pitts-african-christianity-story.jpgA new exhibition at Pitts Theology Library opened on March 23, providing researchers, students, and the public glimpses into a variety of sources from Pitts that may be used in analyzing and telling the histories and theologies of Christian communities across Africa. “Expressions and Encounters: Experiencing the Histories and Theologies of African Christianity in the Collections of Pitts Theology Library” runs through July 20, and is open during library hours. Three Friday tours will be offered on April 6, April 20, and May 4 at 1:00 p.m. Learn more and register for a tour.

An opening reception for the exhibition will take place on Thursday, April 12 from 6:30 to 8:30 p.m. in the third floor lecture hall of Pitts Theology Library. Jehu Hanciles, D.W. and Ruth Brooks Associate Professor of World Christianity, Arun Jones, Dan and Lillian Hankey Associate Professor of World Evangelism, and exhibition curator Jennifer Aycock will all present. Register to attend by April 2.

The exhibition displays periodicals, monographs, sacred texts, missionary correspondence, and church archives selected from the library’s African Christianity Collection. It also intentionally reflects the fragmented nature of the collection developed under the supervision of the late Channing R. Jeschke, Margaret A. Pitts Professor Emeritus of Theological Bibliography, who served as director of the library from 1971 to 1994. This disjointedness indicates the incompleteness of existing textual sources in writing histories of African Christianity.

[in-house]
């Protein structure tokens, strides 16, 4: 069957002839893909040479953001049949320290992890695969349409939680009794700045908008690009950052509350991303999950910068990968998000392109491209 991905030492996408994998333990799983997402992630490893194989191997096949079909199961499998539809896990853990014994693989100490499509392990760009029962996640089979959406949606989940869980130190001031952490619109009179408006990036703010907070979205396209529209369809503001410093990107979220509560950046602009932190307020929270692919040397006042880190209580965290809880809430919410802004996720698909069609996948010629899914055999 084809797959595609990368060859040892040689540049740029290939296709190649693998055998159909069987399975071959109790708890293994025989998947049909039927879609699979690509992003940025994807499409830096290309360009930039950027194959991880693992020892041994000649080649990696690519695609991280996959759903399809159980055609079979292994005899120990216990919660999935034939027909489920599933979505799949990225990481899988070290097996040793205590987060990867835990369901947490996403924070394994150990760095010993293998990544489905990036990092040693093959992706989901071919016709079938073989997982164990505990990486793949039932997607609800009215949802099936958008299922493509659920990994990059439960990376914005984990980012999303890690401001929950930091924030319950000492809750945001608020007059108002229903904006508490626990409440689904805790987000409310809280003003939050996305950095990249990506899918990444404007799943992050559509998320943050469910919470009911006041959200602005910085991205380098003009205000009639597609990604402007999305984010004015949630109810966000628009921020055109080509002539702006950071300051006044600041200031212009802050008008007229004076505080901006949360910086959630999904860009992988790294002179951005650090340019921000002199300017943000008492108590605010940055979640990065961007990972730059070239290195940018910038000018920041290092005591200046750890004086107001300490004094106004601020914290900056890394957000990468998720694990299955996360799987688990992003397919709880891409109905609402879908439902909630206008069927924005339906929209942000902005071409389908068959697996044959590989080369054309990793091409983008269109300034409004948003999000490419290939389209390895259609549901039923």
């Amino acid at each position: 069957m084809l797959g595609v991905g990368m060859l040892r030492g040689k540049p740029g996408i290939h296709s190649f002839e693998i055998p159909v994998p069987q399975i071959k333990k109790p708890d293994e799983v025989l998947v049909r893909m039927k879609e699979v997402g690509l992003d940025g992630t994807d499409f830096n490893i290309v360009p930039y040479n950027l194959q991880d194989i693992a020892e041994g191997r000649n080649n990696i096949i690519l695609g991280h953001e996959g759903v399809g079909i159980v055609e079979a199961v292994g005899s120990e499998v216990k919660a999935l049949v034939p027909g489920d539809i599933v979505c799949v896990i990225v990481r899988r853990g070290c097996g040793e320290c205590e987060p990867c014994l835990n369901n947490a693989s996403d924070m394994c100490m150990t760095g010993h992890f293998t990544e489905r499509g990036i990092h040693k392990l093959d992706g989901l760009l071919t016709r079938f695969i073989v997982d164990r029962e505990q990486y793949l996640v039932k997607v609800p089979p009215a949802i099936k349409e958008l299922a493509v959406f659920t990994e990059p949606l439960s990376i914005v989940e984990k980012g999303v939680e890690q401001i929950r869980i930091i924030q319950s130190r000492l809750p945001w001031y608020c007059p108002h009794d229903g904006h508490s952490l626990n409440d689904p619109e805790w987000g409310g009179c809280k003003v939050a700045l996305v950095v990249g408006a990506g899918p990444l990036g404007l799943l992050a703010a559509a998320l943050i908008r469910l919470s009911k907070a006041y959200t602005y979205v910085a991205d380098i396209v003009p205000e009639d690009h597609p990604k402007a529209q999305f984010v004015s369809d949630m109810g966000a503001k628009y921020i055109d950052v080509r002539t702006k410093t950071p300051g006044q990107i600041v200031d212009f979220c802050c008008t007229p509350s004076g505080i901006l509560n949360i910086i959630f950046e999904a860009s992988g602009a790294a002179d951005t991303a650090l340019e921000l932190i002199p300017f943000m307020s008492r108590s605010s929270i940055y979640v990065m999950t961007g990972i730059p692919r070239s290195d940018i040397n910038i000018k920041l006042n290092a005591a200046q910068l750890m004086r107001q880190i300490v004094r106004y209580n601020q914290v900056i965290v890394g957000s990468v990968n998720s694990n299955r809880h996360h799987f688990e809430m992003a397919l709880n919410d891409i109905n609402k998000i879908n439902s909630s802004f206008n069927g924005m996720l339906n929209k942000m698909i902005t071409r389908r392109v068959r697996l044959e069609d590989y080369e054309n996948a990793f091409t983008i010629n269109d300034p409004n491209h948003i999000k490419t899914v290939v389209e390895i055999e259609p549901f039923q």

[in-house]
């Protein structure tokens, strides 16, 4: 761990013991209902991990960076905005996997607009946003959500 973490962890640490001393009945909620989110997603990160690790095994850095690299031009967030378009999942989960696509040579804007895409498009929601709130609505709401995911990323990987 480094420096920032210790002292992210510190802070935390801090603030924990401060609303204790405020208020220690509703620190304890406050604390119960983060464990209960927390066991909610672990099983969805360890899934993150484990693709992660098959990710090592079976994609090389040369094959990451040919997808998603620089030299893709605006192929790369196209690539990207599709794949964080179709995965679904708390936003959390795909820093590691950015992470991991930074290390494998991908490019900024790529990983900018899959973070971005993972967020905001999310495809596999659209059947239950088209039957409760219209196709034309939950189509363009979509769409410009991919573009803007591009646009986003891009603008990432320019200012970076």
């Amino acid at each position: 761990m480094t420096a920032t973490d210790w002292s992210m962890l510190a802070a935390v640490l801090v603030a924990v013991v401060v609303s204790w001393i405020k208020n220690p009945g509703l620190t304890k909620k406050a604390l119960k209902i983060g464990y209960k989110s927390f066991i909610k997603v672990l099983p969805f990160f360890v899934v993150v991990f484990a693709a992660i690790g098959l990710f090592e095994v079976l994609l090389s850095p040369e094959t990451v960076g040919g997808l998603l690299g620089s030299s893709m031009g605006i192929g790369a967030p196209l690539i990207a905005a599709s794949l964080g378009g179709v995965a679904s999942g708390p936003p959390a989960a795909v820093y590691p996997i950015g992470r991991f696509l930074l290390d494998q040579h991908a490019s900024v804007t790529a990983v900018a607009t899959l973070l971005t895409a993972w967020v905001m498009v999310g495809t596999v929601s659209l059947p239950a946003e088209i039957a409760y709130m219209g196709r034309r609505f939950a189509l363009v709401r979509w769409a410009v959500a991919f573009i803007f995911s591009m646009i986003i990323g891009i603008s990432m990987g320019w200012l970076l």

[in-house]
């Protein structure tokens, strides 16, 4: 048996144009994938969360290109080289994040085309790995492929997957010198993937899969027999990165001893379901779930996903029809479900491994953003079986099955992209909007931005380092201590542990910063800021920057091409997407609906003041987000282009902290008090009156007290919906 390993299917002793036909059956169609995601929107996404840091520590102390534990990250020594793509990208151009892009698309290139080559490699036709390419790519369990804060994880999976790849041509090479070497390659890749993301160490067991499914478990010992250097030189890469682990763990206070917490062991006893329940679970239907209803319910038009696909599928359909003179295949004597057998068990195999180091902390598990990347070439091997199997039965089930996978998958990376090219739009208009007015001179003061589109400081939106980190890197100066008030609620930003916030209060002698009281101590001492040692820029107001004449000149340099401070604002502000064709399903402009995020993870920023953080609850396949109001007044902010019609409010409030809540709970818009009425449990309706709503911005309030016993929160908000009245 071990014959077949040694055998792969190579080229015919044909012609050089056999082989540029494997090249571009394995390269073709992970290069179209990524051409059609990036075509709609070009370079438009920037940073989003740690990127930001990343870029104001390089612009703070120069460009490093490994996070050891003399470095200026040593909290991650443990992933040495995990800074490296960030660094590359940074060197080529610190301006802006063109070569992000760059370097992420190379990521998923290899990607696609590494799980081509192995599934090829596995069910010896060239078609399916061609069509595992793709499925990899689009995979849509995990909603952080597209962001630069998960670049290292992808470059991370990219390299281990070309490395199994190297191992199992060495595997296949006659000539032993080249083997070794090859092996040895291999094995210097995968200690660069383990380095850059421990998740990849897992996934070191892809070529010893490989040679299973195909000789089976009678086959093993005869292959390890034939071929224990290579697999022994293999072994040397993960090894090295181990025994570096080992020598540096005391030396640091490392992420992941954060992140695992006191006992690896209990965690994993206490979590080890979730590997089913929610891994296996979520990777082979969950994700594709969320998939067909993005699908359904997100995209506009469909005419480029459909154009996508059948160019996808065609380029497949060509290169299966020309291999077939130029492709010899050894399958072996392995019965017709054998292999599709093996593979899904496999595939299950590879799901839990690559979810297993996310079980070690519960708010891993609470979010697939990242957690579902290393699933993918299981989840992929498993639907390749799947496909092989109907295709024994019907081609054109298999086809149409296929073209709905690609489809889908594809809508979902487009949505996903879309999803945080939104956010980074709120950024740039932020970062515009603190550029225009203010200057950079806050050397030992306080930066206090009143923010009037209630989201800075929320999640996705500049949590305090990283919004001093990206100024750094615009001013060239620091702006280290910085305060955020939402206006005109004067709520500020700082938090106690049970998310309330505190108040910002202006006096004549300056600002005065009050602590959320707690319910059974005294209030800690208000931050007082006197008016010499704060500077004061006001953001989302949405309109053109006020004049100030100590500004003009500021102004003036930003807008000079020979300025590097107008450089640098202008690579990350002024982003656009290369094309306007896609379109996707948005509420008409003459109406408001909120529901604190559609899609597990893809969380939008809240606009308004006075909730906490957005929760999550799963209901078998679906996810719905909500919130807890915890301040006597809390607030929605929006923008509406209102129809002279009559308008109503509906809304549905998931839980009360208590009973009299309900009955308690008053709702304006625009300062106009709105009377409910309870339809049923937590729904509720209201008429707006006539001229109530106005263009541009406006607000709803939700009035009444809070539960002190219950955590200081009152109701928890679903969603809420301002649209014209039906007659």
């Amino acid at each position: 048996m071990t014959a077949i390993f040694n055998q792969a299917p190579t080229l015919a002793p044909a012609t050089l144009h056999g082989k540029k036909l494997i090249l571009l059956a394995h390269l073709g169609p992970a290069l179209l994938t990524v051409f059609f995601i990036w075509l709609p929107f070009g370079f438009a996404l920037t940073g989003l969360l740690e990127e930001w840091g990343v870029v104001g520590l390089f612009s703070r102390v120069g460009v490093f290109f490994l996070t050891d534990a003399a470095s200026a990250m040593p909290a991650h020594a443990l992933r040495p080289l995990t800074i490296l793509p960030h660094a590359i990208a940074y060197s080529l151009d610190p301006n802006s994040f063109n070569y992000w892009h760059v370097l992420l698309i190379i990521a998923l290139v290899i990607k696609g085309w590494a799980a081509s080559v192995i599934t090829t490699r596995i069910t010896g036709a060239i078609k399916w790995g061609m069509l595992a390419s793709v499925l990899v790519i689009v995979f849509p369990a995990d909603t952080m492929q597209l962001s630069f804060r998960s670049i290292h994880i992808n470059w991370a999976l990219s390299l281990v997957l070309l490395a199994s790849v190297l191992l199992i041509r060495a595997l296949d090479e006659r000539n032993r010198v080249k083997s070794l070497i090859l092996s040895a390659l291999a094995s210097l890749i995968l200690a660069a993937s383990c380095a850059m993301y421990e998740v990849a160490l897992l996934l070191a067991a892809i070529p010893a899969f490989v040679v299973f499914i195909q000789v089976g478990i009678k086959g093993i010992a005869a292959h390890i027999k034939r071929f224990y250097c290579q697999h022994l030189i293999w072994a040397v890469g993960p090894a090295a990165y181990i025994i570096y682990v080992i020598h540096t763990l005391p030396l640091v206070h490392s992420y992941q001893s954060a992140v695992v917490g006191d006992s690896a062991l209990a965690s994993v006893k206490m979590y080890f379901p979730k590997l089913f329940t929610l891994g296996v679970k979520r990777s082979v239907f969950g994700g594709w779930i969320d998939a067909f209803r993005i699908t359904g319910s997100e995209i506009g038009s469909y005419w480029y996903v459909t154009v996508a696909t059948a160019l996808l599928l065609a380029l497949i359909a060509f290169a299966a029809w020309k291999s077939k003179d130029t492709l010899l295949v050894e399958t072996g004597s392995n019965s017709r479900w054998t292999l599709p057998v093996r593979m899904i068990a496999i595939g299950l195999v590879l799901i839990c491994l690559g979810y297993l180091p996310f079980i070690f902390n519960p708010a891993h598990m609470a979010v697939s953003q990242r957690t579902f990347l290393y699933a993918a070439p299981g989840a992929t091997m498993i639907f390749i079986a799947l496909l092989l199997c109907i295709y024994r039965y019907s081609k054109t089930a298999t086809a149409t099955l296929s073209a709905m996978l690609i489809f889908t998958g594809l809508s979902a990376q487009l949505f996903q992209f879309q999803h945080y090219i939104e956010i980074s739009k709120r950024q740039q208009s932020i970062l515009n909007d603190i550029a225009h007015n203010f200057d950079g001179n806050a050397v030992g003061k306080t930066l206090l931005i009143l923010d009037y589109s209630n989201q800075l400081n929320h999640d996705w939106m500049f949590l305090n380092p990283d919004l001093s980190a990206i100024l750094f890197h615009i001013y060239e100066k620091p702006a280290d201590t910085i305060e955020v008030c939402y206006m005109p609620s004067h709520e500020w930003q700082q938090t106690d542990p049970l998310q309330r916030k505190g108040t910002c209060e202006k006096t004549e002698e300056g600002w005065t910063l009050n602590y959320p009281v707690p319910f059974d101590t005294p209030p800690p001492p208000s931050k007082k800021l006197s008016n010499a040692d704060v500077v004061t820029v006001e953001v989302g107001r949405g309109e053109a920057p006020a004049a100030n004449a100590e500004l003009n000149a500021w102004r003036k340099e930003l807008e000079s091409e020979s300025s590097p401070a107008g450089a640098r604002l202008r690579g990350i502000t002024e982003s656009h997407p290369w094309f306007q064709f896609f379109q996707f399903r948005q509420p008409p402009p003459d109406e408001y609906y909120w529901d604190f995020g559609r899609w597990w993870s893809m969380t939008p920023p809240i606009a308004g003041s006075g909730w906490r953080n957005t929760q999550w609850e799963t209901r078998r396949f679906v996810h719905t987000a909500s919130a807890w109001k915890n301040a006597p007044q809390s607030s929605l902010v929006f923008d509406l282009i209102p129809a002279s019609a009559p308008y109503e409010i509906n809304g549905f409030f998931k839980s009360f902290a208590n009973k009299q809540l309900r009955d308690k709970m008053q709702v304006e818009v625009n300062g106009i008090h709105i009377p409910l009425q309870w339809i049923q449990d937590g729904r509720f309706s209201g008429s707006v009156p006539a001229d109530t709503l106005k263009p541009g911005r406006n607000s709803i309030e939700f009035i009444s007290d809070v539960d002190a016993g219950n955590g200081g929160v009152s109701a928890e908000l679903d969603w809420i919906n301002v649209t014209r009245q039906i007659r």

Curator Jennifer Aycock is a Candler Master of Theology alumna and a current Graduate Division of Religion student concentrating in historical studies of theology and religion. “I hope that this exhibition will encourage visitors to explore histories and theologies not frequently highlighted, or present, in North American theological libraries,” she says. “I also hope it provokes new understandings about the deep and diverse histories of Christian communities across the African continent, as well as the transnational networks that continue to inform Christian practice and theology today.” Aycock says she aims to honor Jeschke’s vision by alerting scholars to the resources in local and national African as well as colonial languages available for use across the library.

“You cannot script the histories of African Christianity without attending to their simultaneous religious, social, and political impulses and implications,” Aycock says. “The exhibition invites visitors to reflect on these diverse contexts and histories that inform the expressions of African Christianity.”

Register for the tour on Friday, April 6.

Register for the tour on Friday, April 20.

Register for the tour on Friday, May 4.